The project raises questions about the normative vectors that aim to educate for national citizenship in contemporary times characterized by a resurgence in nationalist feelings that run simultaneously with the dislocation and the transnationalization of the lives of more and more people.
Migration changes the pattern of the fabric of many countries. In Britain, increased diversity has become central to dialogues about citizenship rights and responsibilities, social justice and community inclusion, as they emerged during the Brexit campaigns and negotiations as well as during the ongoing efforts for Syrian refugee relocation. The Eastern European labor migrant and the Syrian refugee were featured prominently in such dialogues and debates. This project focuses on educational policies targeting immigrant youth and the educational experiences of young immigrants from Eastern Europe and refugees from Syria upon their arrival in Glasgow, at a geopolitical juncture, which is still being defined by Brexit negotiations, refugee humanitarianism, and politics of securitization. The project aims to deepen the understanding of the processes through which immigrant youth from Eastern Europe and refugee youth from Syria are gendered and racialized, through educational policy discourse, within educational contexts, and in everyday interactions governed by the logics of everyday nationalism, lack of understanding of migration history and policies, stereotypical views on national values, and racist and colonial mindsets.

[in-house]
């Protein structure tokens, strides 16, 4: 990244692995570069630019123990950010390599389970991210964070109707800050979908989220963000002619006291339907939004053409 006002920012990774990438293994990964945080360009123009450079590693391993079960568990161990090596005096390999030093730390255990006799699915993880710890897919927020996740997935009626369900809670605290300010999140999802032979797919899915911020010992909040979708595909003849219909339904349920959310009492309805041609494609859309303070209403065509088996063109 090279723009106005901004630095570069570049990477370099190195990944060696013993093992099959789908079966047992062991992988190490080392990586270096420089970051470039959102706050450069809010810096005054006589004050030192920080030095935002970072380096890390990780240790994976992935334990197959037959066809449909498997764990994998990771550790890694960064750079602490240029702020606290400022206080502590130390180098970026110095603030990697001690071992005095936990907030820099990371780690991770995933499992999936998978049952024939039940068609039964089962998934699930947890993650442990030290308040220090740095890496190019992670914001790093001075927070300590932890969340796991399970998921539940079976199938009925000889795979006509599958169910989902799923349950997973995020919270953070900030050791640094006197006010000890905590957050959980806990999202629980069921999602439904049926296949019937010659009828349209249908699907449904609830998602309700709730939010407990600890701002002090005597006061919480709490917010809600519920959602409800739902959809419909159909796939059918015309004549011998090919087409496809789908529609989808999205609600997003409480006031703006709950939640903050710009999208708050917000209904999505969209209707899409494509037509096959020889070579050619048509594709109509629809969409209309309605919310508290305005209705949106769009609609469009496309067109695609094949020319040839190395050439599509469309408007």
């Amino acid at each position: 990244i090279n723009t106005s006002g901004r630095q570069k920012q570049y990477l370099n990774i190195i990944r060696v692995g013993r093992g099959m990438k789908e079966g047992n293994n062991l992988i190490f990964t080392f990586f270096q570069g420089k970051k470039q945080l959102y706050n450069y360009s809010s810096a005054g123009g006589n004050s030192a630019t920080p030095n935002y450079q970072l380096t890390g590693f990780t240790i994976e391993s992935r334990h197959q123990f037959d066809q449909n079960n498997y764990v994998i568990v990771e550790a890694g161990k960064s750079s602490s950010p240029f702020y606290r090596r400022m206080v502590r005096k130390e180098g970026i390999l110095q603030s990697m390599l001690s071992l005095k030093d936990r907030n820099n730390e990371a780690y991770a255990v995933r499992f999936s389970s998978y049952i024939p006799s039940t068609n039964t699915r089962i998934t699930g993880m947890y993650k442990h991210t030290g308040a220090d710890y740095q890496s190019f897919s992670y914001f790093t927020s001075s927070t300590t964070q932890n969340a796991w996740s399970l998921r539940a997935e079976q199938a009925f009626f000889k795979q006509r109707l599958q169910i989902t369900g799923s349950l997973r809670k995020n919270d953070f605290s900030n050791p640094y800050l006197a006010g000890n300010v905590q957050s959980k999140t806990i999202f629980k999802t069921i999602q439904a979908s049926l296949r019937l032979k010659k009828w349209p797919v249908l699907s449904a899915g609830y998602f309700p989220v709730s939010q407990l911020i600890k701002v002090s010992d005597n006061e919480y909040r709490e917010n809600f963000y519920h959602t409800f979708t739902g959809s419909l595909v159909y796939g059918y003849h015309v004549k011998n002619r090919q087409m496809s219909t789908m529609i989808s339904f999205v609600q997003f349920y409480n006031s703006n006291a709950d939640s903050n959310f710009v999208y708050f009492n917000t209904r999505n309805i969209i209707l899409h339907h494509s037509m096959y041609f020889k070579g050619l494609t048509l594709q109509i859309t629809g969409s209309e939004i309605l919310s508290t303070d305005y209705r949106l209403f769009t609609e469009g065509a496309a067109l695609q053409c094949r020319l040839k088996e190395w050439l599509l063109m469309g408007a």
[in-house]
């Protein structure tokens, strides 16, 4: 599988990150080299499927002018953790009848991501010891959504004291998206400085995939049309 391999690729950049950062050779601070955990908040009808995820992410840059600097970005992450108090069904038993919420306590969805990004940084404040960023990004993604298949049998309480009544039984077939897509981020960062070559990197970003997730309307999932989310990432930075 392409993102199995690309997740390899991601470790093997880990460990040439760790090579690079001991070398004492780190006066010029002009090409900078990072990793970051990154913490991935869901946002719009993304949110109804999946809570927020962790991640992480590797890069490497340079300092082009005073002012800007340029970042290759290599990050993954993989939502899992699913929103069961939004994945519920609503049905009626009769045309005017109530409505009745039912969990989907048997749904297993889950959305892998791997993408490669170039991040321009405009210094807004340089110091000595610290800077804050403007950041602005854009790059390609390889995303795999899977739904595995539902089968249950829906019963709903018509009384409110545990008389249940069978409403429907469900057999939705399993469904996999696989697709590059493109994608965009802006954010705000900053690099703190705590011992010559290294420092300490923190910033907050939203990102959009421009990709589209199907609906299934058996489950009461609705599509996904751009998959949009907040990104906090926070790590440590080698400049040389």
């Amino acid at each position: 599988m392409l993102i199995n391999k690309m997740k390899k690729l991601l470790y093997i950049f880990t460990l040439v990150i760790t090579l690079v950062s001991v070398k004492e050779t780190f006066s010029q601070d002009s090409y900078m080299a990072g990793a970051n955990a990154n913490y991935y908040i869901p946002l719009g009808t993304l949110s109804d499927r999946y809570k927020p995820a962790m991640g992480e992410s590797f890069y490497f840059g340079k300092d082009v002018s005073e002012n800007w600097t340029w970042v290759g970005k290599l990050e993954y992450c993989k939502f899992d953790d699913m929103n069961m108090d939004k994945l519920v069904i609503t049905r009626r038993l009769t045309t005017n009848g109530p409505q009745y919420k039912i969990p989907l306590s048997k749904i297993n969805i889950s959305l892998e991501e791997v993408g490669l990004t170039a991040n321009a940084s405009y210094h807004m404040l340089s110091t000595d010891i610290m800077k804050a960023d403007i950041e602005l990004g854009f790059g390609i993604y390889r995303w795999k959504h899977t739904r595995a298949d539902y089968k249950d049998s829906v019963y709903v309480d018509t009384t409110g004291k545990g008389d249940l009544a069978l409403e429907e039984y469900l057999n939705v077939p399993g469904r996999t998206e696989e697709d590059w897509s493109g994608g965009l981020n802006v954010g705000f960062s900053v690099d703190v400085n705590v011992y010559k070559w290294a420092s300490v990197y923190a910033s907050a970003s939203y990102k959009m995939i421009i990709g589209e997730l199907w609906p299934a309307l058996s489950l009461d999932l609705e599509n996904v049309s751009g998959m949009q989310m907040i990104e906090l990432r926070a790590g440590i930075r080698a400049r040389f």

|Effective start/end date||1/02/18 → 31/01/21|